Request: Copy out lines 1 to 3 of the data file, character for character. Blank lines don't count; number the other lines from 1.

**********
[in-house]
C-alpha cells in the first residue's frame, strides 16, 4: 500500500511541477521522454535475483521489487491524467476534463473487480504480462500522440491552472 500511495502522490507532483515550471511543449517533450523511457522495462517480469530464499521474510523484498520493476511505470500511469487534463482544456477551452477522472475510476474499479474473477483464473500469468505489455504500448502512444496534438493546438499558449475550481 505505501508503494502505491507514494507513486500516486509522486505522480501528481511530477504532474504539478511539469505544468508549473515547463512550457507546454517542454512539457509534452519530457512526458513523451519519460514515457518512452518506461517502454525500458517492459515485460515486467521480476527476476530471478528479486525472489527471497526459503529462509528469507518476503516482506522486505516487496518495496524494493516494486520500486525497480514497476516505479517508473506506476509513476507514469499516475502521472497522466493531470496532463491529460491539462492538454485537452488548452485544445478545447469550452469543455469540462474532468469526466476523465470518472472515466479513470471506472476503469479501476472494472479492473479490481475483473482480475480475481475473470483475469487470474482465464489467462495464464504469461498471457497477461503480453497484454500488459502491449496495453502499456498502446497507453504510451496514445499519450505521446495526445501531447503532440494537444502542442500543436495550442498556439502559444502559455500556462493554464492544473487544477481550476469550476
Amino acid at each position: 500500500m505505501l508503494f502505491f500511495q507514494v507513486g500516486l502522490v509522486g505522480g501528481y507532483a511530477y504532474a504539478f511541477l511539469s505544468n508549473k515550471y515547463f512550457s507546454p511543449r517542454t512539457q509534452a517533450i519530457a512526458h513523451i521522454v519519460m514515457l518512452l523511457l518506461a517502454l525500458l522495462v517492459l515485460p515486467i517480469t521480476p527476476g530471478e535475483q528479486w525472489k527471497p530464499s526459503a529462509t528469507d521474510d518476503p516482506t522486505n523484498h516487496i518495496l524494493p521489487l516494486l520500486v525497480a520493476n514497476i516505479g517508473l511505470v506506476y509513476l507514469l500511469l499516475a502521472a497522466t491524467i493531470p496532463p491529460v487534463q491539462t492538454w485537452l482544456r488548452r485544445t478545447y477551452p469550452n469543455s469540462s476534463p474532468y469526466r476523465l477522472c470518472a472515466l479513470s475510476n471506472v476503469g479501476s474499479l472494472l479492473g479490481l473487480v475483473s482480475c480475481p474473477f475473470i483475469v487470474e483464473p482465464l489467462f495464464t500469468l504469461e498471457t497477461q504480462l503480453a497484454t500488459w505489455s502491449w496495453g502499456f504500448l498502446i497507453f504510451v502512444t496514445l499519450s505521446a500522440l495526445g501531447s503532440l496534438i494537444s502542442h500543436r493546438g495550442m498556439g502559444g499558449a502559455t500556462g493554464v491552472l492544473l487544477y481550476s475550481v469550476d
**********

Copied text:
[in-house]
C-alpha cells in the first residue's frame, strides 16, 4: 500500500511541477521522454535475483521489487491524467476534463473487480504480462500522440491552472 500511495502522490507532483515550471511543449517533450523511457522495462517480469530464499521474510523484498520493476511505470500511469487534463482544456477551452477522472475510476474499479474473477483464473500469468505489455504500448502512444496534438493546438499558449475550481 505505501508503494502505491507514494507513486500516486509522486505522480501528481511530477504532474504539478511539469505544468508549473515547463512550457507546454517542454512539457509534452519530457512526458513523451519519460514515457518512452518506461517502454525500458517492459515485460515486467521480476527476476530471478528479486525472489527471497526459503529462509528469507518476503516482506522486505516487496518495496524494493516494486520500486525497480514497476516505479517508473506506476509513476507514469499516475502521472497522466493531470496532463491529460491539462492538454485537452488548452485544445478545447469550452469543455469540462474532468469526466476523465470518472472515466479513470471506472476503469479501476472494472479492473479490481475483473482480475480475481475473470483475469487470474482465464489467462495464464504469461498471457497477461503480453497484454500488459502491449496495453502499456498502446497507453504510451496514445499519450505521446495526445501531447503532440494537444502542442500543436495550442498556439502559444502559455500556462493554464492544473487544477481550476469550476
Amino acid at each position: 500500500m505505501l508503494f502505491f500511495q507514494v507513486g500516486l502522490v509522486g505522480g501528481y507532483a511530477y504532474a504539478f511541477l511539469s505544468n508549473k515550471y515547463f512550457s507546454p511543449r517542454t512539457q509534452a517533450i519530457a512526458h513523451i521522454v519519460m514515457l518512452l523511457l518506461a517502454l525500458l522495462v517492459l515485460p515486467i517480469t521480476p527476476g530471478e535475483q528479486w525472489k527471497p530464499s526459503a529462509t528469507d521474510d518476503p516482506t522486505n523484498h516487496i518495496l524494493p521489487l516494486l520500486v525497480a520493476n514497476i516505479g517508473l511505470v506506476y509513476l507514469l500511469l499516475a502521472a497522466t491524467i493531470p496532463p491529460v487534463q491539462t492538454w485537452l482544456r488548452r485544445t478545447y477551452p469550452n469543455s469540462s476534463p474532468y469526466r476523465l477522472c470518472a472515466l479513470s475510476n471506472v476503469g479501476s474499479l472494472l479492473g479490481l473487480v475483473s482480475c480475481p474473477f475473470i483475469v487470474e483464473p482465464l489467462f495464464t500469468l504469461e498471457t497477461q504480462l503480453a497484454t500488459w505489455s502491449w496495453g502499456f504500448l498502446i497507453f504510451v502512444t496514445l499519450s505521446a500522440l495526445g501531447s503532440l496534438i494537444s502542442h500543436r493546438g495550442m498556439g502559444g499558449a502559455t500556462g493554464v491552472l492544473l487544477y481550476s475550481v469550476d